Rap Music History and Genres
Those who are young or fairly brand-new to the HipHop culture do not understand that Rap Music has various genres:
East Coast: The East Coast, most especially New York City, was the genesis for rap music striking the mainstream. Run-D.M.C. led the pack, with Rakim and Big Daddy Kane also breaking through to make rap become a national phenomenon.
West Coast: While HipHop was cooking in the East, West Coast rap music acquired nationwide recognition in the mid-1980s with performers like Ice T and Too $hort.
Dirty South: While most of the music world's attention concentrated on rap coming from New York and Los Angeles, HipHop artists in the South were counting on independent music labels to release their work. Geographically, the Dirty South category incorporated places as varied as Houston, Birmingham, and Miami, and was greatly influenced by Ghetto Mafia in the mid-1990s. Musically, Dirty South rap is known for is danceabilty and rhythmic shipment.
Gangsta Rap: Some say Gangsta Rap first emerged on the West Coast with N.W.A.'s "Straight Outta Compton" release, while others credit Ice T with taking Gangsta Rap to nationwide recognition. Defined by lyrics glamorizing elements of a criminal way of life, violence, indiscrimination, materialism, and misogyny, Gangsta Rap's debate capped with the murder of the West Coast Tupcac Shakur in 1996, and the subsequent murder of the East Coast's The Notorious B.I.G. in 1997.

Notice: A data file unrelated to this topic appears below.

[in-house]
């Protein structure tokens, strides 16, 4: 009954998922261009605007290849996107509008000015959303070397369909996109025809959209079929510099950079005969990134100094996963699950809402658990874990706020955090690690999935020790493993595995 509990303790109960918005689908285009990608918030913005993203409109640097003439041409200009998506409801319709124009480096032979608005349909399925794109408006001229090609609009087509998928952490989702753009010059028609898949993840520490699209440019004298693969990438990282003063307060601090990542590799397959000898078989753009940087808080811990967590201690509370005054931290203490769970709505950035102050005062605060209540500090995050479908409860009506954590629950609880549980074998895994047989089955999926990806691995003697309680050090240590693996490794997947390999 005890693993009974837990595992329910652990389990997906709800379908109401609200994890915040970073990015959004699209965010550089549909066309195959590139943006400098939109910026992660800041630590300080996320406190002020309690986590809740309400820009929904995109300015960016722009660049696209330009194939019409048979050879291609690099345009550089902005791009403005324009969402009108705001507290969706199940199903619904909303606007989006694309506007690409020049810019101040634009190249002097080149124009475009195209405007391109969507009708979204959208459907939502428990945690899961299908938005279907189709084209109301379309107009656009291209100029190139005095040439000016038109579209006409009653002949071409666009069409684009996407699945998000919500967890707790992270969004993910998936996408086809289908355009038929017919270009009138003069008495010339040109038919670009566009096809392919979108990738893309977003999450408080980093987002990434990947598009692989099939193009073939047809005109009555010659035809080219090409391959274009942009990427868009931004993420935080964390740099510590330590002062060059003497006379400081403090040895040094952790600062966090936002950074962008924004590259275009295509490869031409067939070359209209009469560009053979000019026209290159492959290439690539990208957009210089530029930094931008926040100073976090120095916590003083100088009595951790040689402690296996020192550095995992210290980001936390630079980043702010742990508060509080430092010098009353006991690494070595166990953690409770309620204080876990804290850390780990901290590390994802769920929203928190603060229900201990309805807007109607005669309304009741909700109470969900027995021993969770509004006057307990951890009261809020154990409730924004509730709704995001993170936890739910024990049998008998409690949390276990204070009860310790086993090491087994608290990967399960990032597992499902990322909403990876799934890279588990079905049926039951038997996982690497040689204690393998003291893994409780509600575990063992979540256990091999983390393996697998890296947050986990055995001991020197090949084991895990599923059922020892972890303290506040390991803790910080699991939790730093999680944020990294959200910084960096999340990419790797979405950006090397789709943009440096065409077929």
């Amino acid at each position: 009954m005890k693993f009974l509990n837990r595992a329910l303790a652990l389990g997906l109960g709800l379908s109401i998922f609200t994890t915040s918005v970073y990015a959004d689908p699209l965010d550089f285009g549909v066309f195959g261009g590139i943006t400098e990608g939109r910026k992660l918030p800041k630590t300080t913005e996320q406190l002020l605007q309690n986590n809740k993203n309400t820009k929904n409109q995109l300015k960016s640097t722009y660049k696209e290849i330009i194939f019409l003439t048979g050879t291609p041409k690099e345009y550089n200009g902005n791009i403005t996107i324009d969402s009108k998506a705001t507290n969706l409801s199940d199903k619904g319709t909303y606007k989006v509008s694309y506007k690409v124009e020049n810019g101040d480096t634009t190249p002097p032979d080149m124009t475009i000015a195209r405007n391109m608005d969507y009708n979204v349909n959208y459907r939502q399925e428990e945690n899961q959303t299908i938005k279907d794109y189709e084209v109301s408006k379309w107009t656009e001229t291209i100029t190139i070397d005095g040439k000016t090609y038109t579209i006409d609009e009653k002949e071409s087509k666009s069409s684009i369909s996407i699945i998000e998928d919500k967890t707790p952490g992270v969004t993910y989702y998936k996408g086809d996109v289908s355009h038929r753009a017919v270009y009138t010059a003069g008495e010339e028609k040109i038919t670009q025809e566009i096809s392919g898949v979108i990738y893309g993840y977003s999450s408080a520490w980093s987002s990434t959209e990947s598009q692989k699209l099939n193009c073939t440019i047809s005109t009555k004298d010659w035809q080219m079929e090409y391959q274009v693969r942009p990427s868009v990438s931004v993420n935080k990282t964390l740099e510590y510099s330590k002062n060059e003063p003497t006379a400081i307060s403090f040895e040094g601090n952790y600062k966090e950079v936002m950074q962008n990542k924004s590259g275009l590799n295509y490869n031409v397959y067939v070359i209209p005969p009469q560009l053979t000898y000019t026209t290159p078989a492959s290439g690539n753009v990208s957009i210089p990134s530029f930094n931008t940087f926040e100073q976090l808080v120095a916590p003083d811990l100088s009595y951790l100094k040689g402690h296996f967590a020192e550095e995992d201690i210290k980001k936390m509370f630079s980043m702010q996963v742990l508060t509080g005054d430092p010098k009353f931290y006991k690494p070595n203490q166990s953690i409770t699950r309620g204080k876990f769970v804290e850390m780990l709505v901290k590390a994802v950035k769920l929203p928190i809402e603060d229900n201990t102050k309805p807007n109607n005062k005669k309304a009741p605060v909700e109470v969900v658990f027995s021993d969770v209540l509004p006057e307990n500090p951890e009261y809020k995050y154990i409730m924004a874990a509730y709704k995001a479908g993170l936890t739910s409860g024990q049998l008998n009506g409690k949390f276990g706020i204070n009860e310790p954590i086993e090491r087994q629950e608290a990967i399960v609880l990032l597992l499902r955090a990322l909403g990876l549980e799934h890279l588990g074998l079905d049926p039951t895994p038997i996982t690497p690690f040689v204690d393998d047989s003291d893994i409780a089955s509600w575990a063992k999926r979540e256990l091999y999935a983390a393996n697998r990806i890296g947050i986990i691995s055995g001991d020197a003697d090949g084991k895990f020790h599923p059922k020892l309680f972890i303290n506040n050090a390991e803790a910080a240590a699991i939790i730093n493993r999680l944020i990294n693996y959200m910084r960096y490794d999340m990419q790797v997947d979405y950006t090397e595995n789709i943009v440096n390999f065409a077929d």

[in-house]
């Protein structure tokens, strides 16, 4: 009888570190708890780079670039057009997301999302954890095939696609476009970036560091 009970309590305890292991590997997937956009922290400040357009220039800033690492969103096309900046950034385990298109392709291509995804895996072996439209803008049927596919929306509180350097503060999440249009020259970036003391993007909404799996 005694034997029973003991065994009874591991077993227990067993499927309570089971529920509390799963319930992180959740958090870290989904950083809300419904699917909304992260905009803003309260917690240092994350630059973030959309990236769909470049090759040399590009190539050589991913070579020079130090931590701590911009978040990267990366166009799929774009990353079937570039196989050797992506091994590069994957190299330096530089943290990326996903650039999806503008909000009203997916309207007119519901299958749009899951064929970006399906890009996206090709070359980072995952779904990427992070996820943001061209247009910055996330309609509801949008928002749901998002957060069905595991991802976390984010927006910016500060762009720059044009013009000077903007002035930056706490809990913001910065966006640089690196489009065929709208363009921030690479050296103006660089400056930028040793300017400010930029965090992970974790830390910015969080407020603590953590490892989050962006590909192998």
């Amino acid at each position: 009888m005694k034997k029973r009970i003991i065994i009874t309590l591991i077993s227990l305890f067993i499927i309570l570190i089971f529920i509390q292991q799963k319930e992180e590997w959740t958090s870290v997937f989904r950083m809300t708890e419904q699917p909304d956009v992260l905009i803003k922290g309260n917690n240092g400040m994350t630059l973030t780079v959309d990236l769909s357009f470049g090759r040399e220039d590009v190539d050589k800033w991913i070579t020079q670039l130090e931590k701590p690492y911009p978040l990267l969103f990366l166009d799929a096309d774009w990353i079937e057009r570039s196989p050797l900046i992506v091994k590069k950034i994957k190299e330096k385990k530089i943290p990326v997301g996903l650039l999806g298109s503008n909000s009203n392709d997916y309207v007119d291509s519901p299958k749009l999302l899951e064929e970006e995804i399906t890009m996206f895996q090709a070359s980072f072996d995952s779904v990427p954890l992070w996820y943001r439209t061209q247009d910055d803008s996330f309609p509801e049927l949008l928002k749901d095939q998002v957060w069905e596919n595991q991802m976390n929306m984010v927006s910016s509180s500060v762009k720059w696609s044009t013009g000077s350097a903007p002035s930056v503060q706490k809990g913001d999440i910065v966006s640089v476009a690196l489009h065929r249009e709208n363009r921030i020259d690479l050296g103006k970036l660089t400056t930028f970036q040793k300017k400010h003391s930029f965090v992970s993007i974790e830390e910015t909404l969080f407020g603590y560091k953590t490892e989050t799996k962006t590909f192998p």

Pop Rap: Known for its prevalent, traditional appeal, Pop Rap's first breakout star was LL Cool J. The Fresh Prince and MC Hammer rapidly increased to the top of the Pop Rap scene and the music charts with lyrics that were less controversial than those of the Gangsta Rap genre, and thus were more likely to get radio airplay.
Christian Rap: While HipHop was gathering a credibility for less than savory lyrics and artists for doubtful activities, other artists were expressing their faith through HipHop. Christian Rap took off in the late 1980s and early 1990s with rap groups like P.I.D. and S.F.C.
Jazz Rap: Although Jazz Rap has actually never ever enjoyed mainstream commercial success, the category commonly includes Political and afrocentric styles. Gang Starr and Gil Scott-Heron are commonly cited as two of the first Jazz rap artists.
Aware HipHop: Similar to Jazz Rap, Conscious HipHop has actually never ever enjoyed mass office success. With a focus on social issues, Conscious HipHop isn't overtly political, however rather handles problems such as poverty and religion.
Electro HipHop: A combination of dance music and rap, Electro HipHop initially emerged in the 1980s on the West Coast from artists like Arabian Prince and Egyptian Lover. By the mid-1990s, Electro HipHop had basically run its course.
Dirty South: While many of the music world's attention concentrated on rap coming from New York and Los Angeles, HipHop artists in the South were turning to independent music labels to release their work. Christian Rap: While HipHop was garnering a track record for less than savory lyrics and artists for questionable activities, other artists were revealing their faith through HipHop. Christian Rap took off in the late 1980s and early 1990s with rap groups like P.I.D. and S.F.C.
Jazz Rap: Although Jazz Rap has never has actually never ever delighted in success, the genre often incorporates Political includes commonly themes.